Now all of this is the condition of Rome. Paul, who said that whoever trusts in the Gospel will be saved, the Jew first and then the Greek, also says in Romans 2.9:

“there will be tribulation and distress for every human being who does evil, the Jew first and also the Greek.”

Paul is making plain that all are sinners, all have sinned in a wicked way, we are all capable of even greater sin, if the restrains of God are lifted, and that we are all in need of a Savior.

Someone came to me recently to say that the cry of the hour ought to be forgiveness in Christ. And I fully agree. I do not need to list all of the heinous sins that are so like what we see here. It is upon us. This is not theory. We see all of it coming true.

But where do we go from here?

Cry out to the Christ

In my times of counseling I often point people to Joel 2.25. There, after God has severely judged the people of God for their forgetting of God, he promises that when they return certain things will begin to happen:

“I will restore to you the years that the swarming locust has eaten, the hopper, the destroyer, and the cutter, my great army which I sent among you.”

We have studied this before. But in this one verse God says, “I am the One who sent the judgment that set in because of your sin of unbelief. But as there was a downward spiral of devastation, so there will be a restoring of life through my grace.”

This is a wonderful promise to a world like ours. If we forget God and our Creed cracks, then our Code will crumble. Our lives, our nation, our world falls into tremendous judgment. But if we will turn to God, then there will be a supernatural time of refreshing and blessing and renewals of life.

The reversal of judgment came to us in Jesus Christ. The cross of shame became a thing of hope. The death of Jesus brought life. The tomb brought resurrection.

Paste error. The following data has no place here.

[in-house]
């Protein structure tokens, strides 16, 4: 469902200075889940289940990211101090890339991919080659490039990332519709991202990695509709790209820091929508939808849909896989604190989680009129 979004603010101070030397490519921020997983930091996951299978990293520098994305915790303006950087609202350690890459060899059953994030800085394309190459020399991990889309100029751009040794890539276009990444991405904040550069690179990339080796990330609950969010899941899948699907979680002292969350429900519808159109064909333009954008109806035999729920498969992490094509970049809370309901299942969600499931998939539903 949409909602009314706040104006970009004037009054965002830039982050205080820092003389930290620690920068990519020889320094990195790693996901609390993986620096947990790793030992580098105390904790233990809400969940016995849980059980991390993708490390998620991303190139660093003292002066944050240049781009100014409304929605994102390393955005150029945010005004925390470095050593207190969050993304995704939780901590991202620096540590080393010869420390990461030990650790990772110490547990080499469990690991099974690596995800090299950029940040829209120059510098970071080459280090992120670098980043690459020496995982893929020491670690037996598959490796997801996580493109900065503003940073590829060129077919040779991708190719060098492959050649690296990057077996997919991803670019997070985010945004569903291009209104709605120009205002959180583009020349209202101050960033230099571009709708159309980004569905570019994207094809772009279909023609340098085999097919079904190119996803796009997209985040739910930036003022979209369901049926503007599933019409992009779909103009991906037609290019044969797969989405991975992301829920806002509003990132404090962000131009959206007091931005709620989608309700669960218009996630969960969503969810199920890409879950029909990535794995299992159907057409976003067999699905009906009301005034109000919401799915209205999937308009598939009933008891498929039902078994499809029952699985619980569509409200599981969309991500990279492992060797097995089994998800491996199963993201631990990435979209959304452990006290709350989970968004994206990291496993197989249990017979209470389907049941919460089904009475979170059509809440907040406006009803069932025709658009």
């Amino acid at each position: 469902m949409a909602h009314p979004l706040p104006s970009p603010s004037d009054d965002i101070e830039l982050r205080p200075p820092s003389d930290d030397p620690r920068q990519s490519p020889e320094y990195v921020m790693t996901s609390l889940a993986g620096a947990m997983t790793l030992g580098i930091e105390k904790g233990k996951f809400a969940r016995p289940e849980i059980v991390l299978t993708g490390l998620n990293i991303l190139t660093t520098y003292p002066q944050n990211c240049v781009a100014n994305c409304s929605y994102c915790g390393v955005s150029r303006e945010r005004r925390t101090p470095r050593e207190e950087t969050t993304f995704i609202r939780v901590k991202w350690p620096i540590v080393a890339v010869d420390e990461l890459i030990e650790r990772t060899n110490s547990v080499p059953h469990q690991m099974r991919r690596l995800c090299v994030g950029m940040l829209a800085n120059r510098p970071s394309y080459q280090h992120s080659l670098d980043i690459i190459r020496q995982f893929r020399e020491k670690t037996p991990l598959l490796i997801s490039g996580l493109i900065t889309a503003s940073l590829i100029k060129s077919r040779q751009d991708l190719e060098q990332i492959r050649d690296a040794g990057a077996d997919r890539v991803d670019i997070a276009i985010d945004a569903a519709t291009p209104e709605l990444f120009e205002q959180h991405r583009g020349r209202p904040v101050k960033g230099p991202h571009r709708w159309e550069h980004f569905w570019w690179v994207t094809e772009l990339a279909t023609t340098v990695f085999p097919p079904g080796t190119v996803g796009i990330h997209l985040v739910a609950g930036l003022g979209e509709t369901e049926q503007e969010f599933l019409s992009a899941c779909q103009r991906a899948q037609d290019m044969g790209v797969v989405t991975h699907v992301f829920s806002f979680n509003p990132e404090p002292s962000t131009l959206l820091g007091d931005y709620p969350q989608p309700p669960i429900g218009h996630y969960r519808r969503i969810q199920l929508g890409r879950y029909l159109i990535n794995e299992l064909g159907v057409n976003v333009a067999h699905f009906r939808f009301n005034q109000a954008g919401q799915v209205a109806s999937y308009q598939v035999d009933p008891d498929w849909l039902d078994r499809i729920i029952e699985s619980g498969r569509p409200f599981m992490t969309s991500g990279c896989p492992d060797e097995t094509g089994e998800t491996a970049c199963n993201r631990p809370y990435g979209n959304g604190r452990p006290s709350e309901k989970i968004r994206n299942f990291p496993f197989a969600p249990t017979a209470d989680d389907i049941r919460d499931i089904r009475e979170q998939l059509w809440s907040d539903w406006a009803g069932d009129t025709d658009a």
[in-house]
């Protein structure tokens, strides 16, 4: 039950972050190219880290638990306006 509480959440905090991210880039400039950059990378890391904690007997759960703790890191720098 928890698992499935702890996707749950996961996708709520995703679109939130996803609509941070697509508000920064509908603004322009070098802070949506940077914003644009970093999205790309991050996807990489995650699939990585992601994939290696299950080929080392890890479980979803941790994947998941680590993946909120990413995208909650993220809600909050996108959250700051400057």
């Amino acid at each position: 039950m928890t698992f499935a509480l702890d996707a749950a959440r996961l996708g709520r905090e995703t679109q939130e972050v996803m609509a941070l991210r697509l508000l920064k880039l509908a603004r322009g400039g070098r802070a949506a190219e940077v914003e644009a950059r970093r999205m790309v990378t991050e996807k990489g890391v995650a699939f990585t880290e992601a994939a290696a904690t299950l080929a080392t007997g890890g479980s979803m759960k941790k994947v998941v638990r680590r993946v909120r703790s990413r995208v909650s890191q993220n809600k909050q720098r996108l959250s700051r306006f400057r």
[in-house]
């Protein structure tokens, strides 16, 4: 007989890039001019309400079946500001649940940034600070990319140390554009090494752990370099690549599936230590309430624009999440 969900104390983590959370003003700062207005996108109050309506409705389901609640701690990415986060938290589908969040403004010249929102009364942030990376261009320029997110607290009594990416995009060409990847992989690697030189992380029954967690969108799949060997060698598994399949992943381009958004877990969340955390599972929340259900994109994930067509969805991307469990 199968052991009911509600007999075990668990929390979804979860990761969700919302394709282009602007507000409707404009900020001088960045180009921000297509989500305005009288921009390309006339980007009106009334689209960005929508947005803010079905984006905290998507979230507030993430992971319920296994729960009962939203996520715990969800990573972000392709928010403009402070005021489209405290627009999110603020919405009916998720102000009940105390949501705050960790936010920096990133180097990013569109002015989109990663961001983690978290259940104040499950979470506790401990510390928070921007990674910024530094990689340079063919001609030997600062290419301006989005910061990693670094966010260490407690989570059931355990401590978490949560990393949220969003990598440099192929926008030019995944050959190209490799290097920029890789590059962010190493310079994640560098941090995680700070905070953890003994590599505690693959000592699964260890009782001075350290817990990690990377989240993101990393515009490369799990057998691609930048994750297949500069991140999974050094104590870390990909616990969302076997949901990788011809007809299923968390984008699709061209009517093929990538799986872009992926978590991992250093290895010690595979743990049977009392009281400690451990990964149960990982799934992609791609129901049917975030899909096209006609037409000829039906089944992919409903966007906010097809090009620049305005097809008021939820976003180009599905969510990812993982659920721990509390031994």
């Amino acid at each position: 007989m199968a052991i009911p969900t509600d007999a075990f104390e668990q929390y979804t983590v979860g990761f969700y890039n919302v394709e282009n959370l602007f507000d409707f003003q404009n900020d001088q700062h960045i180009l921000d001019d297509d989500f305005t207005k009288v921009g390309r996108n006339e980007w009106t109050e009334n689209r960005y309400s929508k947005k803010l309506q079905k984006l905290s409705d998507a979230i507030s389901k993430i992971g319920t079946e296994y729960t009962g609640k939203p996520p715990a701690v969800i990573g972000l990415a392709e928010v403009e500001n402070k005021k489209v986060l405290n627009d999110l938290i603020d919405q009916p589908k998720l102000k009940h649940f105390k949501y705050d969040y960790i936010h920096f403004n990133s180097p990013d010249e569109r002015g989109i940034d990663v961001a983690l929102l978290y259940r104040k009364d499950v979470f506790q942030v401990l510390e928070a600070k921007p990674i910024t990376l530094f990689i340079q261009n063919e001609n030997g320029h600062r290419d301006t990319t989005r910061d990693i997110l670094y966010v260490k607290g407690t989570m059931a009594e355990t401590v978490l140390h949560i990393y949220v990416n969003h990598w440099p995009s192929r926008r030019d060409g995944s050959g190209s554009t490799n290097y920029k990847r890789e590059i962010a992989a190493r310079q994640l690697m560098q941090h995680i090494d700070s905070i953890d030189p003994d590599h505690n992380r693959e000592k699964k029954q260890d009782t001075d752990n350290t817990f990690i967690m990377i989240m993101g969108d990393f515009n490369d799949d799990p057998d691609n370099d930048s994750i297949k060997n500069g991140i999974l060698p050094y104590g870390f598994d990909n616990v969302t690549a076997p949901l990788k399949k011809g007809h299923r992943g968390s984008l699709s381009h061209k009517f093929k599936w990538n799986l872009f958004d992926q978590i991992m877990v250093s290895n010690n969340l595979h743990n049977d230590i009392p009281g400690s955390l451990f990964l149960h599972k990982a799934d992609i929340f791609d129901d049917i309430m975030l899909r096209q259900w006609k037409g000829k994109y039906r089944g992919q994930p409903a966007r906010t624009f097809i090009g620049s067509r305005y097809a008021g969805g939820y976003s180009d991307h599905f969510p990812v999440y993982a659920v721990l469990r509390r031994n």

And thus Isaiah gives hope to a nation facing doom for their sin:

“Come now, let us reason together,” says the LORD. “Though your sins are like scarlet, they shall be as white as snow; though they are red as crimson, they shall be like wool.  Isaiah 1.18

One time when I was a boy I went deep into the woods. I was in search of a supposed lost civilization. But my journey kept getting me deeper and deeper into the thicket and the swamps. I was lost. The sun was setting. I tried re tracing my steps but I could not get out. I was a the point of desperation, when I heard the voice of Aunt Eva calling me. And then I looked and saw a light, a flashlight in her hand. I followed her voice. I followed her light. And I got out.

My beloved there is no human way out of the downward spiral of sin. You cannot humanly get yourself out of sin. And we are all sinners. Some of us have gone deeper into the woods than others, but we are all there. And there is only one way for us to get out:

“Jesus spoke to them, saying, ‘I am the light of the world. Whoever follows me will not walk in darkness, but will have the light of life.'” John 8.12

Listen to His voice. Follow His light. There is a way out for our culture; there is a way out for you.


Bartlett, John, comp. Familiar Quotations, 10th ed, rev. and enl. by Nathan Haskell Dole. Boston: Little, Brown, 1919; Bartleby.com, 2000. www.bartleby.com/100/. [June 23, 2007].

Augustine, The City of God and the City of Man, as quoted from Christian History (see http://chi.gospelcom.net/DAILYF/2002/08/daily-08-24-2002.shtml) [June 23, 2007].

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About Michael Milton, Ph.D.

Michael A. Milton, Ph.D. (University of Wales, Trinity Saint David's College), is an American Presbyterian pastor, theologian, and author. He is, also, an alumnus of the University of North Carolina at Chapel Hill.